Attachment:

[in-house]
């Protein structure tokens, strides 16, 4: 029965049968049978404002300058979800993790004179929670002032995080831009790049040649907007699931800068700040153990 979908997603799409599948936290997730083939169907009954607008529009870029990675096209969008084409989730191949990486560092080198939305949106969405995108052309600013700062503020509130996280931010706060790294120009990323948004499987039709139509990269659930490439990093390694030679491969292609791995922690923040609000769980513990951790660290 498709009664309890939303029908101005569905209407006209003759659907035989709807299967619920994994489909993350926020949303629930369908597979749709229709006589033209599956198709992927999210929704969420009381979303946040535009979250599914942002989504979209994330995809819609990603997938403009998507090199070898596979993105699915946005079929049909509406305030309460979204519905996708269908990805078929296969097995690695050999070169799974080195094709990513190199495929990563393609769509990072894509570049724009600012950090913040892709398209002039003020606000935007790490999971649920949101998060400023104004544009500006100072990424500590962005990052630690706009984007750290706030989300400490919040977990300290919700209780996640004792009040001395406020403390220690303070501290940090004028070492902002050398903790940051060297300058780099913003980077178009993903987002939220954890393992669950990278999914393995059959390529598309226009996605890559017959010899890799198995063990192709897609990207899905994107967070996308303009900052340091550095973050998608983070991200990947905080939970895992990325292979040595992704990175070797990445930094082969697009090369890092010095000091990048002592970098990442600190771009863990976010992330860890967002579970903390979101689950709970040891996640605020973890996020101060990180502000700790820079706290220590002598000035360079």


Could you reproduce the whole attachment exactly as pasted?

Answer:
[in-house]
């Protein structure tokens, strides 16, 4: 029965049968049978404002300058979800993790004179929670002032995080831009790049040649907007699931800068700040153990 979908997603799409599948936290997730083939169907009954607008529009870029990675096209969008084409989730191949990486560092080198939305949106969405995108052309600013700062503020509130996280931010706060790294120009990323948004499987039709139509990269659930490439990093390694030679491969292609791995922690923040609000769980513990951790660290 498709009664309890939303029908101005569905209407006209003759659907035989709807299967619920994994489909993350926020949303629930369908597979749709229709006589033209599956198709992927999210929704969420009381979303946040535009979250599914942002989504979209994330995809819609990603997938403009998507090199070898596979993105699915946005079929049909509406305030309460979204519905996708269908990805078929296969097995690695050999070169799974080195094709990513190199495929990563393609769509990072894509570049724009600012950090913040892709398209002039003020606000935007790490999971649920949101998060400023104004544009500006100072990424500590962005990052630690706009984007750290706030989300400490919040977990300290919700209780996640004792009040001395406020403390220690303070501290940090004028070492902002050398903790940051060297300058780099913003980077178009993903987002939220954890393992669950990278999914393995059959390529598309226009996605890559017959010899890799198995063990192709897609990207899905994107967070996308303009900052340091550095973050998608983070991200990947905080939970895992990325292979040595992704990175070797990445930094082969697009090369890092010095000091990048002592970098990442600190771009863990976010992330860890967002579970903390979101689950709970040891996640605020973890996020101060990180502000700790820079706290220590002598000035360079």